The United States is willing to remove Sudan from its blacklist of state sponsors of terrorism if its new military leaders take tangible steps, a U.S. official said Tuesday.
Sudanese officials have for years sought to get off the list, engaging in inconclusive talks with the United States.
A State Department official said that Washington had renewed its willingness to consider a delisting during meetings with the military rulers who last week ousted veteran leader Omar al-Bashir in the wake of months of street protests.
A way to rescind the designation "may be available if there is a fundamental change in the leadership and policies and if the Transitional Military Council is not supporting acts of international terrorism and provides assurances that it will not support acts of international terrorism in the future," the official said on condition of anonymity.
But the official said that the United States was not considering delisting Sudan "at this time."
The comments come two days after the top U.S. diplomat in Khartoum, Charge d'Affaires Steven Koutsis, met with the deputy head of the military council, Mohammad Hamdan Daglo.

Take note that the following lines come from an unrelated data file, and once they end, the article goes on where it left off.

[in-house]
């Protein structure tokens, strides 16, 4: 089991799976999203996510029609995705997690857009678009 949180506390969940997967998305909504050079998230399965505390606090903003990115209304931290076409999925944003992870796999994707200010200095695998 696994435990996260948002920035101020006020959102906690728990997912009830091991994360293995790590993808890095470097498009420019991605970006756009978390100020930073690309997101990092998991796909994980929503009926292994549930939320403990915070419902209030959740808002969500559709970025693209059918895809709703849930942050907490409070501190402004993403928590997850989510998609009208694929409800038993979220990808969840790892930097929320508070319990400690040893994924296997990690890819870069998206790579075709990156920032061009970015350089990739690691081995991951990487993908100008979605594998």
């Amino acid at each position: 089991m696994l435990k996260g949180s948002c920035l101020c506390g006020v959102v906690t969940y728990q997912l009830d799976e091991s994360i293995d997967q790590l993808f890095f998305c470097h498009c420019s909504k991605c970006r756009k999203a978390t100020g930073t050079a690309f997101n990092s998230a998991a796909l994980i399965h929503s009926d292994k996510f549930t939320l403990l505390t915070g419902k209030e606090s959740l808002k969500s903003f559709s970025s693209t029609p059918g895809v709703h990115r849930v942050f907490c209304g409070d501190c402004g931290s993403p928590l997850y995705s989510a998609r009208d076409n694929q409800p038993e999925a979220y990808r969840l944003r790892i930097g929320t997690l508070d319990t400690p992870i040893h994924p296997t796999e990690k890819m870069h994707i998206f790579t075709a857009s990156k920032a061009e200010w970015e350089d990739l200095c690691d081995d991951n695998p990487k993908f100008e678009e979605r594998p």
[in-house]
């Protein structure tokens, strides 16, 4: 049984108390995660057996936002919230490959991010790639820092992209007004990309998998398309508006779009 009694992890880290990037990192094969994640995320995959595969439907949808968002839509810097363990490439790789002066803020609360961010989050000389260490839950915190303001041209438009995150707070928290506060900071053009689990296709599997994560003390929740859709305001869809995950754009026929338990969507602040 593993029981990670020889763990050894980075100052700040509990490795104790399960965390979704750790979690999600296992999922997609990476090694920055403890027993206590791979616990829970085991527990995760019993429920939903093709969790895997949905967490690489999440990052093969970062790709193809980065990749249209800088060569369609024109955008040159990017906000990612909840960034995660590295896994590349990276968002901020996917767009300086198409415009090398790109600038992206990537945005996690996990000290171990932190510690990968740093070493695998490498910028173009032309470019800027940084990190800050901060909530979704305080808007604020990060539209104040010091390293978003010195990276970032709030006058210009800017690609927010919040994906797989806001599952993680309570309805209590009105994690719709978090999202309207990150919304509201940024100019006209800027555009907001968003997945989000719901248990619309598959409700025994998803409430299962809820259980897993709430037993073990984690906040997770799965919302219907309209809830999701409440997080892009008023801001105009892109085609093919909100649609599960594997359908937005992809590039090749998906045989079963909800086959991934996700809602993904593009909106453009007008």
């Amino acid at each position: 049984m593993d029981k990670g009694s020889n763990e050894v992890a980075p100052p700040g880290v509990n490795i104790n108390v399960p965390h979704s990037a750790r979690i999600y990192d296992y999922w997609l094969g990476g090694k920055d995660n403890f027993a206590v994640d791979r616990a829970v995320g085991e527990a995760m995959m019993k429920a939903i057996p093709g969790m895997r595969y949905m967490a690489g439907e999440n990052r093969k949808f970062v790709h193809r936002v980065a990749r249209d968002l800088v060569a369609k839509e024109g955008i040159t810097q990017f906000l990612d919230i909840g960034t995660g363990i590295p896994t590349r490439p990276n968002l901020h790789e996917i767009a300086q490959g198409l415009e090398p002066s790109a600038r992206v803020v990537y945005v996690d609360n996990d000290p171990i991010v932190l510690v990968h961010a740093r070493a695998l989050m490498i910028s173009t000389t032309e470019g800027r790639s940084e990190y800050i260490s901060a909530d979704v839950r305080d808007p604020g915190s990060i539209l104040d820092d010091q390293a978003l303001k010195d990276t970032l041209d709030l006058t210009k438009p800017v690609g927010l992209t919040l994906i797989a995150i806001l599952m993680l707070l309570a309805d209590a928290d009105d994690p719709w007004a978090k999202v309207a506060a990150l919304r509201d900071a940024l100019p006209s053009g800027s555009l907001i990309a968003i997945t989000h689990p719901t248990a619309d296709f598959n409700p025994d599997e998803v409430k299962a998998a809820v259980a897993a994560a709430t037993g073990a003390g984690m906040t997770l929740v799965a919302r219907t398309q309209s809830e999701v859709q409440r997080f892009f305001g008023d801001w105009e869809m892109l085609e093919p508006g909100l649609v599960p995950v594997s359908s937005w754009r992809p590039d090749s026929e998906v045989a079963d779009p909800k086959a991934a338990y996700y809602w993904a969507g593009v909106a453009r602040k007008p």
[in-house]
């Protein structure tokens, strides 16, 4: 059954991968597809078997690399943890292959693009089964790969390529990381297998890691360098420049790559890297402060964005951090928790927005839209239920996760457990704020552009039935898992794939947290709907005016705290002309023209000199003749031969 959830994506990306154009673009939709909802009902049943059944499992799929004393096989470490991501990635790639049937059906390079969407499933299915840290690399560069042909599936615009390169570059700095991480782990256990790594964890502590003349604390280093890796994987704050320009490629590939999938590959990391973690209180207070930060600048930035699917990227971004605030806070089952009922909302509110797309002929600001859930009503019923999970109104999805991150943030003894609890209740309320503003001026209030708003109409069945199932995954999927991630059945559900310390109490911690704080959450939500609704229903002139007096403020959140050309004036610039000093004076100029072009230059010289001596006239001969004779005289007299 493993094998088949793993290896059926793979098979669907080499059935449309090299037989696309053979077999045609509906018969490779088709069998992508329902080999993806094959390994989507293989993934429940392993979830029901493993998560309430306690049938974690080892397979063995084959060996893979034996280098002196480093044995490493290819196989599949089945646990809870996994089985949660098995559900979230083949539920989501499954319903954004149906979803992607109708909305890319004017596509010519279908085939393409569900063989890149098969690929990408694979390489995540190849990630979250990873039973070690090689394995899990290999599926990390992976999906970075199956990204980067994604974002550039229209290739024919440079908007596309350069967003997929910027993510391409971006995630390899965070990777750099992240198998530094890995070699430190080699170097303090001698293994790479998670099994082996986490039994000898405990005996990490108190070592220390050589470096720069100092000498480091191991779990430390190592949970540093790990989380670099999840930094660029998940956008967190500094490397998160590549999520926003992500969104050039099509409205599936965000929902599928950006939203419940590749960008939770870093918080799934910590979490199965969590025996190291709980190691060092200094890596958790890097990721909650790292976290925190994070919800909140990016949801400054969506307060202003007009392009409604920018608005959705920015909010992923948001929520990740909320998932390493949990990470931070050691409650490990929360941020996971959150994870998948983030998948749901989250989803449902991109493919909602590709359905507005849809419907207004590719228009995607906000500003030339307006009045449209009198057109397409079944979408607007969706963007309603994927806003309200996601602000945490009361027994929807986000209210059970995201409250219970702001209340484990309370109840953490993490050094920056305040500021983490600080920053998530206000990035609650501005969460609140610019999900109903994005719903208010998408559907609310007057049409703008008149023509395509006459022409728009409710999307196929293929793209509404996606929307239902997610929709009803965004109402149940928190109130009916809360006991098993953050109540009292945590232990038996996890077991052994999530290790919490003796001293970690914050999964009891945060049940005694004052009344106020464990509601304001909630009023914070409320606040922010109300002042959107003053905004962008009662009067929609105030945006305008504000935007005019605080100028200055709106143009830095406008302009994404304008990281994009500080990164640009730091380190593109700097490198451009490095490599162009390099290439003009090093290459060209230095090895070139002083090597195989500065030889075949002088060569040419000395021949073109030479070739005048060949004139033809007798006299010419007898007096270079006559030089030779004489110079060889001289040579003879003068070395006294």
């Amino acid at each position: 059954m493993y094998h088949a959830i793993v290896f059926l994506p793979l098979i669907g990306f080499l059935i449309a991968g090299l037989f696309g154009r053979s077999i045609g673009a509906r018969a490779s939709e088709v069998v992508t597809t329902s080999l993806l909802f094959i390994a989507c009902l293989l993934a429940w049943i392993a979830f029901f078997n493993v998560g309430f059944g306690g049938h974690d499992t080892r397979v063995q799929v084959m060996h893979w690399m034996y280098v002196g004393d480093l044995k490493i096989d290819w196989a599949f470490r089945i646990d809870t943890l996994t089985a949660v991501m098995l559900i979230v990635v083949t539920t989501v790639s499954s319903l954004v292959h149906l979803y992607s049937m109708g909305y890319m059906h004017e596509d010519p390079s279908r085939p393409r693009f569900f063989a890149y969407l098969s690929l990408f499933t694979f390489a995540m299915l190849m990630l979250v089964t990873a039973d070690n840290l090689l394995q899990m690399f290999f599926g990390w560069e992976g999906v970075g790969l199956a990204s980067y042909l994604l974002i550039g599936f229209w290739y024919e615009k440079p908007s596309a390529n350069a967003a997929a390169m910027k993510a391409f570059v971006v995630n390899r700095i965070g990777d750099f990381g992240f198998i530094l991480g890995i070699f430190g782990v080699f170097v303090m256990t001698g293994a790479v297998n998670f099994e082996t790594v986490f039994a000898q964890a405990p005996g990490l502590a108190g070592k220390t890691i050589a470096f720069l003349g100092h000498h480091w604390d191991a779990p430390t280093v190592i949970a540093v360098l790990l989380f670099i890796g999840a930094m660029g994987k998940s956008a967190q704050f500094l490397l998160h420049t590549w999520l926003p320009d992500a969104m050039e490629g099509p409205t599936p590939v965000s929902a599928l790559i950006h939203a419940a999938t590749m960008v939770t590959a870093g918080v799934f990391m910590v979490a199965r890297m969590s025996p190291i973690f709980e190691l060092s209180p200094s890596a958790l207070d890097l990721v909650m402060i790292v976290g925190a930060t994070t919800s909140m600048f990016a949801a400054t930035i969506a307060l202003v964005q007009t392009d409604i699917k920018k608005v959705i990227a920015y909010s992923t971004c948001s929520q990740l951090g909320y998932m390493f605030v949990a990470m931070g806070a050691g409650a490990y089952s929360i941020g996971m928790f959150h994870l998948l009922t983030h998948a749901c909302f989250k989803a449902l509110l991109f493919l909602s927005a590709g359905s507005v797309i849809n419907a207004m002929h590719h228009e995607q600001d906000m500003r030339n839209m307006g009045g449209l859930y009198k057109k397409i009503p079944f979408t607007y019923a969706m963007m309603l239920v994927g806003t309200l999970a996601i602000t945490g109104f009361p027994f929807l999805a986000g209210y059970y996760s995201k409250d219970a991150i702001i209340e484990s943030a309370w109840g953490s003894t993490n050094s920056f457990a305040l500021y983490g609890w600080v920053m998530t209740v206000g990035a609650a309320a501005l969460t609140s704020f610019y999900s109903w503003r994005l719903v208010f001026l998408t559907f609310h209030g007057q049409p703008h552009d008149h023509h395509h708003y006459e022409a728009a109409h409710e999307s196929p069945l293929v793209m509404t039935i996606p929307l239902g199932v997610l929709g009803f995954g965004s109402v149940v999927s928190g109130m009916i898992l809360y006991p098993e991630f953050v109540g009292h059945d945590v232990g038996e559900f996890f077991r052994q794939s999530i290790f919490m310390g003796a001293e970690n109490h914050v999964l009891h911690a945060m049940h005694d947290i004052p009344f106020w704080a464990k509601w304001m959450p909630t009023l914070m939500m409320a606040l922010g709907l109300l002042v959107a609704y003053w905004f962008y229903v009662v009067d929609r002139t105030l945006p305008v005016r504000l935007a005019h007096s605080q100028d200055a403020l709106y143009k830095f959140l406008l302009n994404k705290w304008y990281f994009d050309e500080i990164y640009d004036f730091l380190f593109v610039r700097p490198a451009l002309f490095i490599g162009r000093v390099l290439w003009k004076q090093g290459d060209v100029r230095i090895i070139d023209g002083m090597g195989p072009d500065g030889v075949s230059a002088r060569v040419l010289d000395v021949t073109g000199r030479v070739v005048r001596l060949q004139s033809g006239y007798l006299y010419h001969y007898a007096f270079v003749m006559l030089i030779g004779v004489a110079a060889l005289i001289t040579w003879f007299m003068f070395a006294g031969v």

The U.S. official said that the United States was also encouraging the military council to "move quickly" to include civilians in the interim government and hold elections.
Protesters have remained on the street, calling on the military council to step aside.
The United States had turbulent relations with Sudan during Bashir's three decades in power, in which he was accused of plotting genocide in the Darfur region and during the 1990s gave refuge to al-Qaida founder Osama bin Laden.
But in his later years, Bashir sought smoother ties with the United States and especially wanted the removal of the terror label, which had severely deterred foreign investors.